The long-smoldering controversy regarding the validity of chapter 11 provisions that release non-debtors from liability continued to be center stage in 2023, with the U.S. Supreme Court finally taking up the issue in the bankruptcy case of Purdue Pharma L.P. (with a ruling expected later this year), whose confirmed chapter 11 plan released the founding Sackler family from opioid liabilities in exchange for up to $6 billion to fund a trust for the payment of such claims. Also prominent in the courts in 2023 was the propriety of the "Texas Two-Step," a corporate reorganization technique recently used by several prominent companies in combination with a bankruptcy filing to deal with mass tort liabilities. In addition, disputes continued in 2023 over the validity of "liability-management transactions" (including drop-down, uptiering, and double-dip transactions). Court rulings issued in some of these cases are discussed in more detail below in the section titled "Notable Business Bankruptcy Decisions in 2023."

Business Bankruptcy Filings in 2023

According to data provided by Epiq AACER, a leading provider of U.S. bankruptcy filing data, commercial bankruptcy filings in calendar year 2023 increased 19% to 25,627 from the 21,479 registered the previous year. By contrast, there were 32,506 commercial bankruptcy filings during the height of the pandemic in 2020. Commercial chapter 11 filings increased 72% in 2023 to 6,569 from the previous year's total of 3,819—but still short of the 7,128 commercial chapter 11 filings during pandemic-fueled 2020. Subchapter V elections for small business debtors within chapter 11 also substantially increased in calendar year 2023, as the 1,939 filings represented a 45% increase from the 1,334 recorded in 2022.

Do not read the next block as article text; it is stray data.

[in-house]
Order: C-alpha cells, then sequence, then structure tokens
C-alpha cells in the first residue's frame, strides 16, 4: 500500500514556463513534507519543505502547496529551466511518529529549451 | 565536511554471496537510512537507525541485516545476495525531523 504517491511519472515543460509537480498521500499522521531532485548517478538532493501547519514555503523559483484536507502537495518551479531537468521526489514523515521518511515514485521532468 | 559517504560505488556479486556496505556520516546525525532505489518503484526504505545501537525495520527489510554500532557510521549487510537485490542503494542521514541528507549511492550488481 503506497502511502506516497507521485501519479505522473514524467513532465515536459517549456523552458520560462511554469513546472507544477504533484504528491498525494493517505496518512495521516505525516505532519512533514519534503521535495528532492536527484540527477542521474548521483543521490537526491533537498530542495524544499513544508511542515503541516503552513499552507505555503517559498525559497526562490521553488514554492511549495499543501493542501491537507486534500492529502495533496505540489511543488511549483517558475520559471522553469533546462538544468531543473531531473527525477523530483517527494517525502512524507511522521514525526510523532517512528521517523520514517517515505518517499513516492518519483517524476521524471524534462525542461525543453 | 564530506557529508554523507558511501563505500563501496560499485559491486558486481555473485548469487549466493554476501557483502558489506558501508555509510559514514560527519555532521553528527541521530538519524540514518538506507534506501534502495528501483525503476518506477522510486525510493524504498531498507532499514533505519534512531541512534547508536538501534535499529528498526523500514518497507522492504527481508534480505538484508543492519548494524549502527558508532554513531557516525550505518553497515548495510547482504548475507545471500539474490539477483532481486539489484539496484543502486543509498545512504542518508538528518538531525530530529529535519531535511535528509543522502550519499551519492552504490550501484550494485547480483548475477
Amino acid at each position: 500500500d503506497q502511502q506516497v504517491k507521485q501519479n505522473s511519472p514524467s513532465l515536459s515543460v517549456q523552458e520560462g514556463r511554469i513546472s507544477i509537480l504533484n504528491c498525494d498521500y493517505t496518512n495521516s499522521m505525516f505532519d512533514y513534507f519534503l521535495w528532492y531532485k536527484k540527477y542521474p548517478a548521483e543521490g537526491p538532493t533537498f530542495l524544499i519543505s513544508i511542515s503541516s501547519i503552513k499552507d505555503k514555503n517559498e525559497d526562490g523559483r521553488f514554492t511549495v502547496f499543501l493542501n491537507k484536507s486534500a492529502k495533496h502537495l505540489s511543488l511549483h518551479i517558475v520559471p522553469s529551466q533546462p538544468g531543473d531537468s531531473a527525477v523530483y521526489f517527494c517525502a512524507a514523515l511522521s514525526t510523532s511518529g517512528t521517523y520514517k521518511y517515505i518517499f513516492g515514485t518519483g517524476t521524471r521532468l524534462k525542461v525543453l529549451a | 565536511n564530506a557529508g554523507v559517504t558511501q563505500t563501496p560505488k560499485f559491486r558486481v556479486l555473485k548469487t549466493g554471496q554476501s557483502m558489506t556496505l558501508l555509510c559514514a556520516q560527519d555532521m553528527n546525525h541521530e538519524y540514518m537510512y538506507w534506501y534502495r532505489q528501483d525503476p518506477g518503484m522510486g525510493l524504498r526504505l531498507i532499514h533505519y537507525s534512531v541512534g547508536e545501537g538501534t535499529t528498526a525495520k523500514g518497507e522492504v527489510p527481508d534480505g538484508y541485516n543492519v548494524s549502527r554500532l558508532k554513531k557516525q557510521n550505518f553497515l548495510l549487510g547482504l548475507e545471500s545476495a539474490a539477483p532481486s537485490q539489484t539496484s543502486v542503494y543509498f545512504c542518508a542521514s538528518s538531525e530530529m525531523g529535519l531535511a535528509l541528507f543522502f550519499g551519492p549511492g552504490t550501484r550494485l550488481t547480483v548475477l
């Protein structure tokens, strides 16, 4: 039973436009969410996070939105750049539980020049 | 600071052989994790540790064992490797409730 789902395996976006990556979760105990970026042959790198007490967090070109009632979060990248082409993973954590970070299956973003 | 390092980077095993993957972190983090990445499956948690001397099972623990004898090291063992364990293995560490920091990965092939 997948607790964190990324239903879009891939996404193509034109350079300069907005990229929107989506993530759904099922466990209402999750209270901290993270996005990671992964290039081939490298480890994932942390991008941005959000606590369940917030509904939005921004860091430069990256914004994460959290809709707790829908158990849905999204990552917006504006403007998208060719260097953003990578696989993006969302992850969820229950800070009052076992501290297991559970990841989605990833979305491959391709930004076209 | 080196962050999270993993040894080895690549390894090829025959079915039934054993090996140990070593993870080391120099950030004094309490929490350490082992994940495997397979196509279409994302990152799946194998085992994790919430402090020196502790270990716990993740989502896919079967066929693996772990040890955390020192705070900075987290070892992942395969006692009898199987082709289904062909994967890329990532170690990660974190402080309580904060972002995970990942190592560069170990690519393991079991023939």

According to data produced by Reorg, a global provider of data, analytics, and credit intelligence for leveraged finance and restructuring professionals, there were 450 chapter 11 filings in 2023 by companies with at least $10 million in debt, representing an 70% increase over 2022. Of those chapter 11 filings, the real estate sector led with 23% of the cases in 2023, followed by consumer discretionary with 17% and health care with 16%. Approximately 140 companies filed for chapter 11 in 2023 with at least $100 million in debt, compared to 60 in 2022. Reorg also reported that there were 31 chapter 11 filings in 2023 by companies with liabilities exceeding $1 billion, compared to 21 in 2022.

Bloomberg Law data indicate that chapter 15 petitions were filed in 2023 on behalf of 164 foreign debtors, compared to 89 foreign debtors. Only a single municipality filed for chapter 9 protection in 2023, compared to two in 2022.